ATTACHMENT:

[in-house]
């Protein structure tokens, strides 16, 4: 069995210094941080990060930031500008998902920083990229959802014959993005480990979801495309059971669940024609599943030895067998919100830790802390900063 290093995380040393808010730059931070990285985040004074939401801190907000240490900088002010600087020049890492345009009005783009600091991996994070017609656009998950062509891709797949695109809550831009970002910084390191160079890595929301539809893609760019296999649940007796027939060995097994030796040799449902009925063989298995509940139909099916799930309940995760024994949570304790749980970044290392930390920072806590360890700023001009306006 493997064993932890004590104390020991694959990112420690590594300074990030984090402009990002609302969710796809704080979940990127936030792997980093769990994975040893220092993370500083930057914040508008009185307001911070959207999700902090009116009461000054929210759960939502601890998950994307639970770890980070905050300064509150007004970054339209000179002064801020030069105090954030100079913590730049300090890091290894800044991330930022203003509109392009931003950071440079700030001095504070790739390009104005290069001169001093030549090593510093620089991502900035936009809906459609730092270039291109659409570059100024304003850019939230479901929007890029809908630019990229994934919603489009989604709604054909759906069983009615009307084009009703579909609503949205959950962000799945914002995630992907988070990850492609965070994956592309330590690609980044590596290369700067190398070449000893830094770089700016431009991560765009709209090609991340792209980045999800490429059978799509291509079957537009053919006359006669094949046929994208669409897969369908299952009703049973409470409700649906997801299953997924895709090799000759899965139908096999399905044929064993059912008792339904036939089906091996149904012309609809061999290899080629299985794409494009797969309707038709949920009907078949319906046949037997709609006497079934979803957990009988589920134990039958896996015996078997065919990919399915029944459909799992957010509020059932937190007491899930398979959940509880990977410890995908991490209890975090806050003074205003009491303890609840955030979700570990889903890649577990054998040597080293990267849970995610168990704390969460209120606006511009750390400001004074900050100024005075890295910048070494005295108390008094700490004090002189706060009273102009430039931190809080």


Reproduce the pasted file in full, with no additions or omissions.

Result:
[in-house]
């Protein structure tokens, strides 16, 4: 069995210094941080990060930031500008998902920083990229959802014959993005480990979801495309059971669940024609599943030895067998919100830790802390900063 290093995380040393808010730059931070990285985040004074939401801190907000240490900088002010600087020049890492345009009005783009600091991996994070017609656009998950062509891709797949695109809550831009970002910084390191160079890595929301539809893609760019296999649940007796027939060995097994030796040799449902009925063989298995509940139909099916799930309940995760024994949570304790749980970044290392930390920072806590360890700023001009306006 493997064993932890004590104390020991694959990112420690590594300074990030984090402009990002609302969710796809704080979940990127936030792997980093769990994975040893220092993370500083930057914040508008009185307001911070959207999700902090009116009461000054929210759960939502601890998950994307639970770890980070905050300064509150007004970054339209000179002064801020030069105090954030100079913590730049300090890091290894800044991330930022203003509109392009931003950071440079700030001095504070790739390009104005290069001169001093030549090593510093620089991502900035936009809906459609730092270039291109659409570059100024304003850019939230479901929007890029809908630019990229994934919603489009989604709604054909759906069983009615009307084009009703579909609503949205959950962000799945914002995630992907988070990850492609965070994956592309330590690609980044590596290369700067190398070449000893830094770089700016431009991560765009709209090609991340792209980045999800490429059978799509291509079957537009053919006359006669094949046929994208669409897969369908299952009703049973409470409700649906997801299953997924895709090799000759899965139908096999399905044929064993059912008792339904036939089906091996149904012309609809061999290899080629299985794409494009797969309707038709949920009907078949319906046949037997709609006497079934979803957990009988589920134990039958896996015996078997065919990919399915029944459909799992957010509020059932937190007491899930398979959940509880990977410890995908991490209890975090806050003074205003009491303890609840955030979700570990889903890649577990054998040597080293990267849970995610168990704390969460209120606006511009750390400001004074900050100024005075890295910048070494005295108390008094700490004090002189706060009273102009430039931190809080």